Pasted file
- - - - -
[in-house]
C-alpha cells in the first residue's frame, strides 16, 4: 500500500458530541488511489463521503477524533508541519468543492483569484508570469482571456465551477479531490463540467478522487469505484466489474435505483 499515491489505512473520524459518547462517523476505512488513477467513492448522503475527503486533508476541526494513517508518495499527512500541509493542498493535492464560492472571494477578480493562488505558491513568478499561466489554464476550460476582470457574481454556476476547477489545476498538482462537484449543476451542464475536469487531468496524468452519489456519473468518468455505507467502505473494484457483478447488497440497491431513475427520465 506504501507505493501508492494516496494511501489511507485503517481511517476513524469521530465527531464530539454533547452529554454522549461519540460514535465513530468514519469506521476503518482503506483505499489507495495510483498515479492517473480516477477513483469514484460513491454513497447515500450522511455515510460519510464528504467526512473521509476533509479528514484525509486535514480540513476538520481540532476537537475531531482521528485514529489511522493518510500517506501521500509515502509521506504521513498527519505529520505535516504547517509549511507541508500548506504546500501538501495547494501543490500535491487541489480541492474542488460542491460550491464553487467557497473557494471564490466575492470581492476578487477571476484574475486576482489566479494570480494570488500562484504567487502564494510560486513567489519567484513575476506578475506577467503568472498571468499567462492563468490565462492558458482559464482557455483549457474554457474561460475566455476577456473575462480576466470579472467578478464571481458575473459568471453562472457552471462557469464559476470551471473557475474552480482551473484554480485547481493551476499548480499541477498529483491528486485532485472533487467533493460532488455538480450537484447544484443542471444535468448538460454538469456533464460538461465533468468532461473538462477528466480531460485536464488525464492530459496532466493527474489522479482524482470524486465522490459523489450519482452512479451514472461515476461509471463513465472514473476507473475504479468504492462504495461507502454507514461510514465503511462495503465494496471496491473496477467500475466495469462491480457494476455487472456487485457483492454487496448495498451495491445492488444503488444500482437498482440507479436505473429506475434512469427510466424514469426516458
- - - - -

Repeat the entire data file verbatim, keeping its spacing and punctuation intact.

[in-house]
C-alpha cells in the first residue's frame, strides 16, 4: 500500500458530541488511489463521503477524533508541519468543492483569484508570469482571456465551477479531490463540467478522487469505484466489474435505483 499515491489505512473520524459518547462517523476505512488513477467513492448522503475527503486533508476541526494513517508518495499527512500541509493542498493535492464560492472571494477578480493562488505558491513568478499561466489554464476550460476582470457574481454556476476547477489545476498538482462537484449543476451542464475536469487531468496524468452519489456519473468518468455505507467502505473494484457483478447488497440497491431513475427520465 506504501507505493501508492494516496494511501489511507485503517481511517476513524469521530465527531464530539454533547452529554454522549461519540460514535465513530468514519469506521476503518482503506483505499489507495495510483498515479492517473480516477477513483469514484460513491454513497447515500450522511455515510460519510464528504467526512473521509476533509479528514484525509486535514480540513476538520481540532476537537475531531482521528485514529489511522493518510500517506501521500509515502509521506504521513498527519505529520505535516504547517509549511507541508500548506504546500501538501495547494501543490500535491487541489480541492474542488460542491460550491464553487467557497473557494471564490466575492470581492476578487477571476484574475486576482489566479494570480494570488500562484504567487502564494510560486513567489519567484513575476506578475506577467503568472498571468499567462492563468490565462492558458482559464482557455483549457474554457474561460475566455476577456473575462480576466470579472467578478464571481458575473459568471453562472457552471462557469464559476470551471473557475474552480482551473484554480485547481493551476499548480499541477498529483491528486485532485472533487467533493460532488455538480450537484447544484443542471444535468448538460454538469456533464460538461465533468468532461473538462477528466480531460485536464488525464492530459496532466493527474489522479482524482470524486465522490459523489450519482452512479451514472461515476461509471463513465472514473476507473475504479468504492462504495461507502454507514461510514465503511462495503465494496471496491473496477467500475466495469462491480457494476455487472456487485457483492454487496448495498451495491445492488444503488444500482437498482440507479436505473429506475434512469427510466424514469426516458